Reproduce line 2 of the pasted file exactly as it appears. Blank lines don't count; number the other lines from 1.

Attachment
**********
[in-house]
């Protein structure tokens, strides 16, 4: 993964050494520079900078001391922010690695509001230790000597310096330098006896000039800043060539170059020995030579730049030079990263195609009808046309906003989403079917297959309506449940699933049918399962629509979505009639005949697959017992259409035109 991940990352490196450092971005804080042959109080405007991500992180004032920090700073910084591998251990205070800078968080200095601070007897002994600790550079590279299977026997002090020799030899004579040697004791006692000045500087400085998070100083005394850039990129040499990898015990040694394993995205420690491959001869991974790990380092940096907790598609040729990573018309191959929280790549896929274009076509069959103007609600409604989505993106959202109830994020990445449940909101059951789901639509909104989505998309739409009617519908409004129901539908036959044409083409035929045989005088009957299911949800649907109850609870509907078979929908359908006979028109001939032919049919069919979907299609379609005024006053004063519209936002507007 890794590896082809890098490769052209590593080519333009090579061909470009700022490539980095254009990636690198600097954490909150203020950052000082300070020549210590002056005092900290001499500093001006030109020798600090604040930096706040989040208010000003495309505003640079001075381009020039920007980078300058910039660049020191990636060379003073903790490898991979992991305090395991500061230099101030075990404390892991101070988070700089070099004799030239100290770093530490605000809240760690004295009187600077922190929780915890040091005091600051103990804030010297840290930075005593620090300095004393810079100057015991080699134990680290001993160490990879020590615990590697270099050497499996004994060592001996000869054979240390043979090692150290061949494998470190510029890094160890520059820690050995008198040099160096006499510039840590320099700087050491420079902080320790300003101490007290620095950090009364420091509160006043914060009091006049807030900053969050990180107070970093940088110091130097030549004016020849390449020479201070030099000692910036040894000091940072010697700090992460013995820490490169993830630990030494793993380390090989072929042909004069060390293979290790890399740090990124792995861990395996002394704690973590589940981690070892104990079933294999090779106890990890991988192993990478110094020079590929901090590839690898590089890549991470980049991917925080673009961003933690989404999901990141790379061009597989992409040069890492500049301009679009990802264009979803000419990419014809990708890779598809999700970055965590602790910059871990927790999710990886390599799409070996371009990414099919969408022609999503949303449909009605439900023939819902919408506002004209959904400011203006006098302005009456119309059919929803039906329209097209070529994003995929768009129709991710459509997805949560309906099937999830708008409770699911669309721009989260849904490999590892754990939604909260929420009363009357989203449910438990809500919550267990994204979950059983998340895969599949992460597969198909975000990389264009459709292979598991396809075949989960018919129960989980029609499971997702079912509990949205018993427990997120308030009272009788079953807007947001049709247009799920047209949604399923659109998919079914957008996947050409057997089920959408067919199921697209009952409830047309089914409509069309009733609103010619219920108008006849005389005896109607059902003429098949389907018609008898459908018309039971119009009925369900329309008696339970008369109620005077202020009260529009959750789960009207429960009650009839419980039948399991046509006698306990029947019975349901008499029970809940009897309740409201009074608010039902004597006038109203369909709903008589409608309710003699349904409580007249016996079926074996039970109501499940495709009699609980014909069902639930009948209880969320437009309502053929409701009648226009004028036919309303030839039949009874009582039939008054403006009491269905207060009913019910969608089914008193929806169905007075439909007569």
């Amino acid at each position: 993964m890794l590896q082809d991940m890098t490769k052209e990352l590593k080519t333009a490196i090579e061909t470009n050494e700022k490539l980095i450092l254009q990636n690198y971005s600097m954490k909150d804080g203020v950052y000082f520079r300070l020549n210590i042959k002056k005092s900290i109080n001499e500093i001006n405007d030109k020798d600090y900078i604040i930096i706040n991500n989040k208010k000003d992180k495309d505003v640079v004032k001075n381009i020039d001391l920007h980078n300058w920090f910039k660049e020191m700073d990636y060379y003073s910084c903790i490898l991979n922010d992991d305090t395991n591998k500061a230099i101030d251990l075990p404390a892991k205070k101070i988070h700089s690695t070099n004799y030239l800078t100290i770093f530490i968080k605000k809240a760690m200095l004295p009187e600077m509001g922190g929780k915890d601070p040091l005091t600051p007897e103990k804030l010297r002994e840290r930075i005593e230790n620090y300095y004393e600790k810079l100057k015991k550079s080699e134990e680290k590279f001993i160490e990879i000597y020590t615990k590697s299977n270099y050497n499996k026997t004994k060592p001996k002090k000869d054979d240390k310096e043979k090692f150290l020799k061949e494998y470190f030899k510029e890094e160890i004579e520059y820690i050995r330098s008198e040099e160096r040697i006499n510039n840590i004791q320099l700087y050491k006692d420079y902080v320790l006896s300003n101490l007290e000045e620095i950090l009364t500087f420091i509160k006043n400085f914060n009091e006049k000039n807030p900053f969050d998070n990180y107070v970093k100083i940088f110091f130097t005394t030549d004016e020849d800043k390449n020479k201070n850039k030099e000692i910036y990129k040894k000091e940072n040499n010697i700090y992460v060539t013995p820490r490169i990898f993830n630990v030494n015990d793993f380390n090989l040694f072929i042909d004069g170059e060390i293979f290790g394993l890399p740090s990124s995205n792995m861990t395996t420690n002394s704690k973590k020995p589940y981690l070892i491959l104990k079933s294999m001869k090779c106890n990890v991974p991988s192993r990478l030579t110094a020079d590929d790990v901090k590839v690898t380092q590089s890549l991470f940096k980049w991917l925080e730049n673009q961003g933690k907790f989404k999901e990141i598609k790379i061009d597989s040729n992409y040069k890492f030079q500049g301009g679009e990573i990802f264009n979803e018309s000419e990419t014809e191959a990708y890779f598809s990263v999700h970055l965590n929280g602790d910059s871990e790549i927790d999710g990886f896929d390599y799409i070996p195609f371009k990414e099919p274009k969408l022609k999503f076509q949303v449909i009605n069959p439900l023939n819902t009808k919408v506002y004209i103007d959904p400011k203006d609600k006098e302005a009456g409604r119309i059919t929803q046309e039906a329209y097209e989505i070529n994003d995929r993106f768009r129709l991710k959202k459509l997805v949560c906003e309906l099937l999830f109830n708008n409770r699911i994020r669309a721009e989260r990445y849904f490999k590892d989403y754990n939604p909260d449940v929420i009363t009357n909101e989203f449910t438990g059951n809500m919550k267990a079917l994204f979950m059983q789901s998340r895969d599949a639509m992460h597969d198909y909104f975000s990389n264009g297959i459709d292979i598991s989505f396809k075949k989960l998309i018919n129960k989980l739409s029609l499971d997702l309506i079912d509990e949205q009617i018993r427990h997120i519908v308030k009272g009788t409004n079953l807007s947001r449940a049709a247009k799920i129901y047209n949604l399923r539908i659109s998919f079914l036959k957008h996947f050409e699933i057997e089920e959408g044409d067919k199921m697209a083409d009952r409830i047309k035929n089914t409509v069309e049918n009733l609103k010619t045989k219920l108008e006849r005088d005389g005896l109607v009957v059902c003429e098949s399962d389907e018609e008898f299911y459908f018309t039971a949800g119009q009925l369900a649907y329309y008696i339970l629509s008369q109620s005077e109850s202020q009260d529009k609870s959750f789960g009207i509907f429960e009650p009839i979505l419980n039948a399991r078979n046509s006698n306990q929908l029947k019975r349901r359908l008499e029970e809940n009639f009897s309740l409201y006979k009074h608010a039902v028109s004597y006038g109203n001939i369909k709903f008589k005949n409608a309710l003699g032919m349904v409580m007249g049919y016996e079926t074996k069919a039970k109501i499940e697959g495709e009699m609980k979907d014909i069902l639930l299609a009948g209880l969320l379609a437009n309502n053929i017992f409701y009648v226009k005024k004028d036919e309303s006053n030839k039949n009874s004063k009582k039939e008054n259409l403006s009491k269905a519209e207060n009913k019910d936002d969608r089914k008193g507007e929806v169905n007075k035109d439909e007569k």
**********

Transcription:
């Protein structure tokens, strides 16, 4: 993964050494520079900078001391922010690695509001230790000597310096330098006896000039800043060539170059020995030579730049030079990263195609009808046309906003989403079917297959309506449940699933049918399962629509979505009639005949697959017992259409035109 991940990352490196450092971005804080042959109080405007991500992180004032920090700073910084591998251990205070800078968080200095601070007897002994600790550079590279299977026997002090020799030899004579040697004791006692000045500087400085998070100083005394850039990129040499990898015990040694394993995205420690491959001869991974790990380092940096907790598609040729990573018309191959929280790549896929274009076509069959103007609600409604989505993106959202109830994020990445449940909101059951789901639509909104989505998309739409009617519908409004129901539908036959044409083409035929045989005088009957299911949800649907109850609870509907078979929908359908006979028109001939032919049919069919979907299609379609005024006053004063519209936002507007 890794590896082809890098490769052209590593080519333009090579061909470009700022490539980095254009990636690198600097954490909150203020950052000082300070020549210590002056005092900290001499500093001006030109020798600090604040930096706040989040208010000003495309505003640079001075381009020039920007980078300058910039660049020191990636060379003073903790490898991979992991305090395991500061230099101030075990404390892991101070988070700089070099004799030239100290770093530490605000809240760690004295009187600077922190929780915890040091005091600051103990804030010297840290930075005593620090300095004393810079100057015991080699134990680290001993160490990879020590615990590697270099050497499996004994060592001996000869054979240390043979090692150290061949494998470190510029890094160890520059820690050995008198040099160096006499510039840590320099700087050491420079902080320790300003101490007290620095950090009364420091509160006043914060009091006049807030900053969050990180107070970093940088110091130097030549004016020849390449020479201070030099000692910036040894000091940072010697700090992460013995820490490169993830630990030494793993380390090989072929042909004069060390293979290790890399740090990124792995861990395996002394704690973590589940981690070892104990079933294999090779106890990890991988192993990478110094020079590929901090590839690898590089890549991470980049991917925080673009961003933690989404999901990141790379061009597989992409040069890492500049301009679009990802264009979803000419990419014809990708890779598809999700970055965590602790910059871990927790999710990886390599799409070996371009990414099919969408022609999503949303449909009605439900023939819902919408506002004209959904400011203006006098302005009456119309059919929803039906329209097209070529994003995929768009129709991710459509997805949560309906099937999830708008409770699911669309721009989260849904490999590892754990939604909260929420009363009357989203449910438990809500919550267990994204979950059983998340895969599949992460597969198909975000990389264009459709292979598991396809075949989960018919129960989980029609499971997702079912509990949205018993427990997120308030009272009788079953807007947001049709247009799920047209949604399923659109998919079914957008996947050409057997089920959408067919199921697209009952409830047309089914409509069309009733609103010619219920108008006849005389005896109607059902003429098949389907018609008898459908018309039971119009009925369900329309008696339970008369109620005077202020009260529009959750789960009207429960009650009839419980039948399991046509006698306990029947019975349901008499029970809940009897309740409201009074608010039902004597006038109203369909709903008589409608309710003699349904409580007249016996079926074996039970109501499940495709009699609980014909069902639930009948209880969320437009309502053929409701009648226009004028036919309303030839039949009874009582039939008054403006009491269905207060009913019910969608089914008193929806169905007075439909007569």